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Would Patton hate nukes?
Posted By Erik Curren On October 1, 2010 @ 11:45 pm In Energy | No Comments
It appears that General George S. Patton, hero of the Battle of the Bulge, is back. As always, he’s not taking any balogna in Bastogne. But this time, he’s come to open up a can of whoop-ass on energy ideas that would make America open to foreign baddies.
“Patton is the biggest enemy of nuclear power,” according to his amanuensis, former CIA Director James Woolsey, who channeled the ghost of Old Blood and Guts for a group of clean-energy executives at a meeting in Virginia in early September.
The event was not a seance, there was no table tapping, and James van Praagh was not present — at least not in physical form. Instead, it was the launch of a local chapter in Charlottesville of the Clean Economy Network, which Woolsey helps run.
Woolsey, who was chief spook under Bill Clinton from 1993 to 1995, is now reincarnated as an advocate for clean energy, and he was figuratively channeling Patton’s ghost to make a point that nuclear power is bad for America’s security.
Eco-apostates from Gaia-hypothesizer James Lovelock to Patrick Moore, co-founder of Greenpeace, have called for the world to ramp up nuclear power. Supporters say peaceful atoms provide power that’s greenhouse-gas free and can help keep the lights on as oil and coal run down. Lovelock expresses the urgency of many nuke supporters today:
Even if [critics] were right about its dangers, and they are not, its worldwide use as our main source of energy would pose an insignificant threat compared with the dangers of intolerable and lethal heat waves and sea levels rising to drown every coastal city of the world. We have no time to experiment with visionary energy sources; civilization is in imminent danger and has to use nuclear – the one safe, available, energy source – now or suffer the pain soon to be inflicted by our outraged planet.
Critics from Bill McKibben to James Hansen to Richard Heinberg counter that nukes still produce GHGs when uranium is mined, when reactors are built, and at other points in the nuclear power cycle. To add insult to injury, many peak oilers also claim that the world is facing peak uranium and that supplies of the mineral will soon begin to tighten.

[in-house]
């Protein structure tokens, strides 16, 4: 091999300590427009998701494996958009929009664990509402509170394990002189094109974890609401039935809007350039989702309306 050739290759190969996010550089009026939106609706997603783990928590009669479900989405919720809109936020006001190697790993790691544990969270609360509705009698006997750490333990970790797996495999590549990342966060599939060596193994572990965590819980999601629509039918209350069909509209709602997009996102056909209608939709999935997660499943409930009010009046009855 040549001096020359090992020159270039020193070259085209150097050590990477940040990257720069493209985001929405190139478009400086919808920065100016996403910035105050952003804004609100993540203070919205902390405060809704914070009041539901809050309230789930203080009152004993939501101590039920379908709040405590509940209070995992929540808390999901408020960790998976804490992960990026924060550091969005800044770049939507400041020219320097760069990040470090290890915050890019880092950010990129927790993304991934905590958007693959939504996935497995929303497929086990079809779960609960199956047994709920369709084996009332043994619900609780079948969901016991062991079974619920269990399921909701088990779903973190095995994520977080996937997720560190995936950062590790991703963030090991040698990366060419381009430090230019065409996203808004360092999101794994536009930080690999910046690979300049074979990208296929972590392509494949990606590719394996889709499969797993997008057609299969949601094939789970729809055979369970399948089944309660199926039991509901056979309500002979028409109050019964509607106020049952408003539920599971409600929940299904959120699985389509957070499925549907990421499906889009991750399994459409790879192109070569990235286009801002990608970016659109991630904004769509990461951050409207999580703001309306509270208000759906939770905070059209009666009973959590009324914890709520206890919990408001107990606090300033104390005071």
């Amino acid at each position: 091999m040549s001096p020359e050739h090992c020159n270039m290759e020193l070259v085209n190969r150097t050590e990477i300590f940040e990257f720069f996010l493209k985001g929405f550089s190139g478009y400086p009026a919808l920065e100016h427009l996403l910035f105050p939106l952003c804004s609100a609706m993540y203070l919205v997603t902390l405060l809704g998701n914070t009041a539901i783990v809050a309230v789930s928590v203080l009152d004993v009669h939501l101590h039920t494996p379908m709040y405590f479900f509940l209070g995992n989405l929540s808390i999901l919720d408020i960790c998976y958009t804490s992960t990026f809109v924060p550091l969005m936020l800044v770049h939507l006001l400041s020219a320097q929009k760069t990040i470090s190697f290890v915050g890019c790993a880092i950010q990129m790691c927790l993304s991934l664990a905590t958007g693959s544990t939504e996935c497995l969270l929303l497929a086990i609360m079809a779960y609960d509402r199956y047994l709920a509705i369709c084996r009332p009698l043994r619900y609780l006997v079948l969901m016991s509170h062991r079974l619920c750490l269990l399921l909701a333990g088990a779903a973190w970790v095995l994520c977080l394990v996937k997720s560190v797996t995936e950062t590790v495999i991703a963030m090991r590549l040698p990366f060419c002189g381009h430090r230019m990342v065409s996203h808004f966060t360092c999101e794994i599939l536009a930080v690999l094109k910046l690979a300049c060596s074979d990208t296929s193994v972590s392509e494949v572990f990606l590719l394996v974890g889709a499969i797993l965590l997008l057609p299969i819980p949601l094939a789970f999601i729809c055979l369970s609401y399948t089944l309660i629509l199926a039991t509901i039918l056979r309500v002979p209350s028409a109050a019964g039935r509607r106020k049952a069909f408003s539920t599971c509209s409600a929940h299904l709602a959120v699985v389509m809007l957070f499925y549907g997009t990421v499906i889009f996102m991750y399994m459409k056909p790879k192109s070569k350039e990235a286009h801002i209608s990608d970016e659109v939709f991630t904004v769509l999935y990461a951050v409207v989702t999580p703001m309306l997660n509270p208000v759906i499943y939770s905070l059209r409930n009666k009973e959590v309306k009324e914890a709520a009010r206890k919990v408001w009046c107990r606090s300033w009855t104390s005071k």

Woolsey opposes the nuclear option for a more strategic-tactical reason.
If plans for new nuclear power plants get the green light in the US, as President Obama and others now propose, manufacturers of nuclear power equipment will fire up their production lines. And once those assembly lines are moving, Woolsey fears, the industry won’t be satisfied with selling to the domestic market but will also want to find buyers abroad in order to maximize their investment in production capacity.
That’s the part that General Patton wouldn’t like. It turns out that light-water reactors built to generate electricity can also easily be modified to enrich uranium to the level required to make weapons. Woolsey says that once aspiring nuclear powers in the Middle-East and elsewhere obtain civilian nuclear technology, they can’t be trusted to resist the temptation to go full-Ahmadinejad.
Woolsey, a conservative Democrat who endorsed John McCain for president and served as one of his foreign-policy advisors, has become perhaps the best known of what might be called the “green hawks.”
So it’s natural for Woolsey to say that Patton would hate oil as much as he hates nukes.